St George's Cathedral
Some historical details
Stabroek News
December 23, 2001

Mrs Elizabeth Trellis, wife of the Dean of St George's Cathedral recently discovered masonry work (seen in the photographs below) in the cathedral compound. Since it clearly has nothing to do with the present wooden building which was erected between 1889 and 1892, the speculation is that it was part of the decoration of the earlier brick structure which preceded it. That building did not survive because of an engineering fault: a single set of foundations was made for both the body of the church as well as the tower, which was considerably heavier. As a consequence, the tower began to sink at a faster rate than the main building, and according to nineteenth-century historian James Rodway, it eventually broke the back of the church.

The baptismal font

After receiving a postcard showing a baptismal font from Redhill Church in Surrey, England, which appeared the same as the one in St George's, Mrs Trellis looked at the plinth of the marble font in the cathedral to see if she could glean any information about its origins. Here she found engraved the legend And. Davidson, Inverness, 1895.

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The brick St George's about 1860

It transpires that there is an identical font design in St Andrew's Cathedral in Inverness, Scotland, namely, an angel bearing a shell. Save for the angel's face, the Inverness font is said to be an exact replica of yet another in Vor Frue Kirke (The Church of our Lady) in Copenhagen, Denmark, made by a sculptor named Albert Bertal Thorvaldsen (or Thorwaldsen).

Thorvaldsen (1770-1844) was a well-known sculptor in his day, who trained in Rome and evinced a distinct preference for classical styles. He is said to have influenced many American sculptors of the period, who studied under him. Since he is Denmark's most famous artist, there is now a museum in Copenhagen dedicated to his work.

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St George's baptismal font

The baptismal font in Inverness cathedral deviates from the Thorvaldsen original in one key respect: the face of the angel is not a copy of that carved by the Danish sculptor, but that of the wife of the font's donor. It seems too that the angel face in St George's is also not that of Thorvaldsen's angel, but rather that of the Inverness angel.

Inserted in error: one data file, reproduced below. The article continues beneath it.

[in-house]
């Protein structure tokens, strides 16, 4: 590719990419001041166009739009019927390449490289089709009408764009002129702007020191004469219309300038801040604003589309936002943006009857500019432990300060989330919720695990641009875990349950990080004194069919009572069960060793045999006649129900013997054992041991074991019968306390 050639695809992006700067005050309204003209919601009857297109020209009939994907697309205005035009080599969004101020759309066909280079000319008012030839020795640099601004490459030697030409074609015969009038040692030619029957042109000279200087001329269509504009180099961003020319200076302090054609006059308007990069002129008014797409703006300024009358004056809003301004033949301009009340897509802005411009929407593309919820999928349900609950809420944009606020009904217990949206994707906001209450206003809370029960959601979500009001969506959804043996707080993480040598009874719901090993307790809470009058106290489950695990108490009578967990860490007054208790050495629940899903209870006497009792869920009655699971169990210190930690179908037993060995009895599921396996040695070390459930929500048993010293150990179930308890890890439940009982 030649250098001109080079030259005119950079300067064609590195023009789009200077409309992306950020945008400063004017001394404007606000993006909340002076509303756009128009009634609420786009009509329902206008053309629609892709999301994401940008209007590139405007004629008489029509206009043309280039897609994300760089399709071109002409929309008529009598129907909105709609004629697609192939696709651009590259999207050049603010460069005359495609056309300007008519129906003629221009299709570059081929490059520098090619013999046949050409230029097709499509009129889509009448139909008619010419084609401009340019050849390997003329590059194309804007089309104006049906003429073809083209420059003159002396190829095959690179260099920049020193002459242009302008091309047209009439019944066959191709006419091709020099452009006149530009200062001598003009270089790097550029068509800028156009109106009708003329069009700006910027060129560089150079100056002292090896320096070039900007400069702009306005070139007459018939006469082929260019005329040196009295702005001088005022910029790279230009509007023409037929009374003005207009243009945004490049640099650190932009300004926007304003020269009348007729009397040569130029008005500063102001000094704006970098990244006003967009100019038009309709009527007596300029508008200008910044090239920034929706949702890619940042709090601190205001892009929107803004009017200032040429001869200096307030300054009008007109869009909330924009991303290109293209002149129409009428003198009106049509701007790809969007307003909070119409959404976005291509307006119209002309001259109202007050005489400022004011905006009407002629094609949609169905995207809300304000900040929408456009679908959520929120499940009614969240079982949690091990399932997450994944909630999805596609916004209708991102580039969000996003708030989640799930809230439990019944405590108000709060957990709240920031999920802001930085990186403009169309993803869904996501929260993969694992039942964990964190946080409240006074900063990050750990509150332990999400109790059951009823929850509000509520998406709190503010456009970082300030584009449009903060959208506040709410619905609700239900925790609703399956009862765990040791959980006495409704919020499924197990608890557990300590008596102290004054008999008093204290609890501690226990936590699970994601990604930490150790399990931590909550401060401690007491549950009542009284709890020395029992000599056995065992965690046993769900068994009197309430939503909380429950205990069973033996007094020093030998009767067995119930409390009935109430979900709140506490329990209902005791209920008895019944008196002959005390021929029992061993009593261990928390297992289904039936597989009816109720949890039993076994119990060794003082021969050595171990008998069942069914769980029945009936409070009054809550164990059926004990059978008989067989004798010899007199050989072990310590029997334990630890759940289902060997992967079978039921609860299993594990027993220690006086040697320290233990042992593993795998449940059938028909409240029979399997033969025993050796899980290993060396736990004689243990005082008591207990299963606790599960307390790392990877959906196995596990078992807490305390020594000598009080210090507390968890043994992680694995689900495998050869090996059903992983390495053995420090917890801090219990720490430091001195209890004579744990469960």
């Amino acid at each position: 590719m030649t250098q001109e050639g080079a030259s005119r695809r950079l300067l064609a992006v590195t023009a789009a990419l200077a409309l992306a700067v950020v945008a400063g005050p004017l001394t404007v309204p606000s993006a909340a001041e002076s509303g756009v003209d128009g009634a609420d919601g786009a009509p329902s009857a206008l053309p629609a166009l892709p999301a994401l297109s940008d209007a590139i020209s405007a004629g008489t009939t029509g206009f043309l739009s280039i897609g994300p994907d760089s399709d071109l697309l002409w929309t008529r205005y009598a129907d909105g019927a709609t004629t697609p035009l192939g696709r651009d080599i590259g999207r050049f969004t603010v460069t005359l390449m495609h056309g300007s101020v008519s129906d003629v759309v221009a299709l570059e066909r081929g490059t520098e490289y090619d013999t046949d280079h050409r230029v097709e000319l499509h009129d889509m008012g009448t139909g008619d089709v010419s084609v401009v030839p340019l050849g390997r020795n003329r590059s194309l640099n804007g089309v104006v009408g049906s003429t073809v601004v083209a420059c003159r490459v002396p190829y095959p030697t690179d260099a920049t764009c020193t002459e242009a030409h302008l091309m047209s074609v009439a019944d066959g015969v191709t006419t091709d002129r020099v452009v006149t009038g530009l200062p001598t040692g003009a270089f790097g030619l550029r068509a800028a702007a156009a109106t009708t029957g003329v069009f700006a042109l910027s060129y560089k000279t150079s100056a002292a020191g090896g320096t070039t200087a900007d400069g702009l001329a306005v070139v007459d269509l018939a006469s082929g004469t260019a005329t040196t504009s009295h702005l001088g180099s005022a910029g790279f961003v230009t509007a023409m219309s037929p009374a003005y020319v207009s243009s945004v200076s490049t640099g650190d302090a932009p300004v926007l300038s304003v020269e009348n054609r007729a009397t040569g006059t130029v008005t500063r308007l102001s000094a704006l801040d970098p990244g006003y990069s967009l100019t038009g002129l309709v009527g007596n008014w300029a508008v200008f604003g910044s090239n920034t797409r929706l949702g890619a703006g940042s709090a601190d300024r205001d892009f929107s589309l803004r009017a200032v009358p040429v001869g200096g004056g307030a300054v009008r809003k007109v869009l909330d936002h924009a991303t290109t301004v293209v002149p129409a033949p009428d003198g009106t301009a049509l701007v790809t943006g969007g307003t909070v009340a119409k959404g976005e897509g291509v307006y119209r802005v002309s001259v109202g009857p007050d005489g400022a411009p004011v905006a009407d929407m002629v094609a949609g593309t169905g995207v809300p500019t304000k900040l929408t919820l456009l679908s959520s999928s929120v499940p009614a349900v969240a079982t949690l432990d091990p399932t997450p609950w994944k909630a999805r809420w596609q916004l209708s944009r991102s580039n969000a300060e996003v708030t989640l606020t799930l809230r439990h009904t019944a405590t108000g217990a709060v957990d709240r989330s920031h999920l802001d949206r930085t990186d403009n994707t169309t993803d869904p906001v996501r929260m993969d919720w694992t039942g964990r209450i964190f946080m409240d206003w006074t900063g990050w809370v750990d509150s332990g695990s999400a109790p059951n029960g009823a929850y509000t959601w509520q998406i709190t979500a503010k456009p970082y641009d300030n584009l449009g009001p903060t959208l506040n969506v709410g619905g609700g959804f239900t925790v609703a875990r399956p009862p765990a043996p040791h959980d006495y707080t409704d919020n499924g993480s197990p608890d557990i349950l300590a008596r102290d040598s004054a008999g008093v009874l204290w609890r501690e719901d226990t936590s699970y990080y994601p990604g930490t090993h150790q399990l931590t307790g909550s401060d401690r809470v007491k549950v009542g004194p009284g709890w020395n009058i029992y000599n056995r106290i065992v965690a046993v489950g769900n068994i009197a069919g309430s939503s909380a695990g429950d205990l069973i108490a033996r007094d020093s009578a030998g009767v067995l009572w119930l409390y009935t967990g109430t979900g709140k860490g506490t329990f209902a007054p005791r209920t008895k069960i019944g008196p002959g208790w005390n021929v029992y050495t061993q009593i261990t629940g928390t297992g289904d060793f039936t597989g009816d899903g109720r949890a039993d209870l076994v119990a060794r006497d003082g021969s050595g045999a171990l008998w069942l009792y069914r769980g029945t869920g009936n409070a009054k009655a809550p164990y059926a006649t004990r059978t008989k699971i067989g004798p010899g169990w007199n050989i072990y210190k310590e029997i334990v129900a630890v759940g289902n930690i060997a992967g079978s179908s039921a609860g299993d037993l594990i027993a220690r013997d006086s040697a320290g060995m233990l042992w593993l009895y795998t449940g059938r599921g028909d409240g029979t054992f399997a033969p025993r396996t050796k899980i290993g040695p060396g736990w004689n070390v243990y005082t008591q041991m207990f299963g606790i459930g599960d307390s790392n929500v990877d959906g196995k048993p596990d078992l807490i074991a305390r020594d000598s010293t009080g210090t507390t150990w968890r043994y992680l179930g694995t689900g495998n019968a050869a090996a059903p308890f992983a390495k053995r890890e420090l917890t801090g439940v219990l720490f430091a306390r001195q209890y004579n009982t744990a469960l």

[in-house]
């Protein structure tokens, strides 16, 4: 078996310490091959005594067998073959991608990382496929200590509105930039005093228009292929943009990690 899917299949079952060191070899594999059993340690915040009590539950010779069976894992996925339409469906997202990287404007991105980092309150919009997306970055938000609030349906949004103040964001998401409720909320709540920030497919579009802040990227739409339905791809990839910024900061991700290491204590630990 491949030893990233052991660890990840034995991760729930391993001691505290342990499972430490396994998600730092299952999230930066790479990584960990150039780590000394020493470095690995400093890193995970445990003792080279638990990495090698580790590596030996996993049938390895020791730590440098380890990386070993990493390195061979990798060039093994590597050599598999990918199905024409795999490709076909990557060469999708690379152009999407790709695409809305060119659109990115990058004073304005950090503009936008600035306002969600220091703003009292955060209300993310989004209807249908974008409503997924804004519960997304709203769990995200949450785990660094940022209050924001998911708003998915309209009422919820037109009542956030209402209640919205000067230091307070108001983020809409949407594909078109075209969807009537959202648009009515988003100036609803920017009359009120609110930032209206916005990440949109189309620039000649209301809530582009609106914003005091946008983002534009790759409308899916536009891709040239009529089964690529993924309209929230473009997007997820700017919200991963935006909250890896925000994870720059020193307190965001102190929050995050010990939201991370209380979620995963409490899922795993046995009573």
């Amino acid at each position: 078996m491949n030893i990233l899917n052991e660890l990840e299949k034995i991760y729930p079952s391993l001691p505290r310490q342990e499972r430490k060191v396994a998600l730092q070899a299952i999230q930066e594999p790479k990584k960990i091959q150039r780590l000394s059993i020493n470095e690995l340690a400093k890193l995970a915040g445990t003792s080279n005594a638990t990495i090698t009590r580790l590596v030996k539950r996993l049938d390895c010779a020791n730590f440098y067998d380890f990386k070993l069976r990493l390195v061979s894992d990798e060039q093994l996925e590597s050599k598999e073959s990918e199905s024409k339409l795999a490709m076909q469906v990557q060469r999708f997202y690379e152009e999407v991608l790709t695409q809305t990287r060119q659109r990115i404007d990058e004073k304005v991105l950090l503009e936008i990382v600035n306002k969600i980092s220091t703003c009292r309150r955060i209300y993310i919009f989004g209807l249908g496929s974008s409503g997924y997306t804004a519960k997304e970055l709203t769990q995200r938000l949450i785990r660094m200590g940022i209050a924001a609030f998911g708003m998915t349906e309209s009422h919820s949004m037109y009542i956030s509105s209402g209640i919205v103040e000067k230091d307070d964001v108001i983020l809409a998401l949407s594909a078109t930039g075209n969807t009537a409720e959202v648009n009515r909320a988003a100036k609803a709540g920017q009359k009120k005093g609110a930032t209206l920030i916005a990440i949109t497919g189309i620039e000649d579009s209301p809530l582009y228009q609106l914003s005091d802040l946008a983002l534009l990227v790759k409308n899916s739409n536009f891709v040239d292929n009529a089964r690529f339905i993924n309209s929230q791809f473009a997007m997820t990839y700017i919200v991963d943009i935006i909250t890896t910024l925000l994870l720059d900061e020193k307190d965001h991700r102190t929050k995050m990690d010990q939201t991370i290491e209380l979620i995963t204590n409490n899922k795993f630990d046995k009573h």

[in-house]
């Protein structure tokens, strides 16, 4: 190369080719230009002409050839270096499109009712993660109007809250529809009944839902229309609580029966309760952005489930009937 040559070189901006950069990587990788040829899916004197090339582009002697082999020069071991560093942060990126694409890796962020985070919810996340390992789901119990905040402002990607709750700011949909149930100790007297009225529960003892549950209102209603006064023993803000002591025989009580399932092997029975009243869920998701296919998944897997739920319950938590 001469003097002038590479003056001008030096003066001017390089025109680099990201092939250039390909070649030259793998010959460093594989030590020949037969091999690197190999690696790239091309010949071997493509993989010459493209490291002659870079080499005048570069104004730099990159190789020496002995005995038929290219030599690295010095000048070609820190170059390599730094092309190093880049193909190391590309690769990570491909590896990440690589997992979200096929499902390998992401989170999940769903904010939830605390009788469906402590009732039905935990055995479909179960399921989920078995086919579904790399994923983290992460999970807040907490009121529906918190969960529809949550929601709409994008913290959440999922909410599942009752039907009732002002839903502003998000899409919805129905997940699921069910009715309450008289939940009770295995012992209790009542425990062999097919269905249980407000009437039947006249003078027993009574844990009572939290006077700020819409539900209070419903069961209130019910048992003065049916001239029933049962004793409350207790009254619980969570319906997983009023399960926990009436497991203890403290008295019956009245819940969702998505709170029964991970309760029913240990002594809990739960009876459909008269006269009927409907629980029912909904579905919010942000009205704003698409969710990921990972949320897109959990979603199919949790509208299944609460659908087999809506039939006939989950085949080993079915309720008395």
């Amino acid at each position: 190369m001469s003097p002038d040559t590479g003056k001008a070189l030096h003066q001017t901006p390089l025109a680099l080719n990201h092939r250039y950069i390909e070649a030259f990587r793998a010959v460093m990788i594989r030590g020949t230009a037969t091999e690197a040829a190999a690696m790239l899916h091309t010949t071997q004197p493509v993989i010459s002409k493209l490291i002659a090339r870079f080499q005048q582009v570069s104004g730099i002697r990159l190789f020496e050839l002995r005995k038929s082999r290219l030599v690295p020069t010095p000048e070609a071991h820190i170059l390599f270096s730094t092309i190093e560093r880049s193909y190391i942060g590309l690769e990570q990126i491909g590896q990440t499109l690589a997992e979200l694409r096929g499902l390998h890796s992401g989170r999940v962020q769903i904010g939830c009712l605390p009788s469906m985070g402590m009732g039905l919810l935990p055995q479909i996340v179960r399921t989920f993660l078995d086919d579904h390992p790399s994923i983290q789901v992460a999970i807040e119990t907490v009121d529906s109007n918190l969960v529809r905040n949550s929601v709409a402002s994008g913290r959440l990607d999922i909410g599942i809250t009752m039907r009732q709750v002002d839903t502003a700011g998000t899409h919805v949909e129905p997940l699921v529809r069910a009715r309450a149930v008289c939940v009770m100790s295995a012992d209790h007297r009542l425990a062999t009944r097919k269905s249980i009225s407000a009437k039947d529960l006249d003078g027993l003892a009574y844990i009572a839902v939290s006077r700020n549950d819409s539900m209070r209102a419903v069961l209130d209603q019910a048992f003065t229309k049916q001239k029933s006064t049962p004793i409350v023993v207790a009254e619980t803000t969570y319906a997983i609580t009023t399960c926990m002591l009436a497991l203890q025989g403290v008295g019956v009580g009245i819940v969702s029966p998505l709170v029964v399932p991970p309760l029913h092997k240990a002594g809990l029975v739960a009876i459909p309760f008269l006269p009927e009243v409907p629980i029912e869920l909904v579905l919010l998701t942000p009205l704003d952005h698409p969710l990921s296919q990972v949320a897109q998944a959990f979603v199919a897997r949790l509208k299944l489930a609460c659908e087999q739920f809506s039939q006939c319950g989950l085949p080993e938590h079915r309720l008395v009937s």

After contact was made with Inverness Cathedral on Mrs. Trellis' behalf, we obtained some further information from the Provost there through the kind agency of Assistant Curate, the Rev Gareth Saunders. He told us that the Inverness firm of sculptors named D & A Davidson (of whom And. Davidson was no doubt a member) was not responsible for carving the font in St Andrew's Cathedral; that sculptor had been J F Redfern, to whom attribution is given on the base of the font.

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The face of St George's angel

So how then did the Davidson's end up supplying the copy of a baptismal font to St. George's which was identical to one in St. Andrew's which they had not been responsible for sculpting?

According to Rev Saunders, the company of D & A Davidson was seriously offended by the fact that they did not get the contract for the baptismal font in Inverness Cathedral, and so they carved a copy of Redfern's font which sat in their showroom for years. Eventually, it ended up in the Roman Catholic section of the local cemetery of Tomnahurich as a memorial stone. Clearly, however, they made another copy for Georgetown's Anglican cathedral - and for all anyone knows, perhaps for other churches as well.

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Some of the carved masonry in St George's compound

The Thorvaldsen angel font design appears to have been popular in the nineteenth and early twentieth centuries. The Rev Saunders told us that he was aware of three others in Scotland - in St Giles' Cathedral, Edinburgh; in St John's, Dumfries; and in St Margaret's, Newlands, Glasgow.

Sunday Stabroek is also aware of one in Grace & St Peter's in Baltimore and another in St Bartholomew's, New York. No doubt there are still more in churches elsewhere.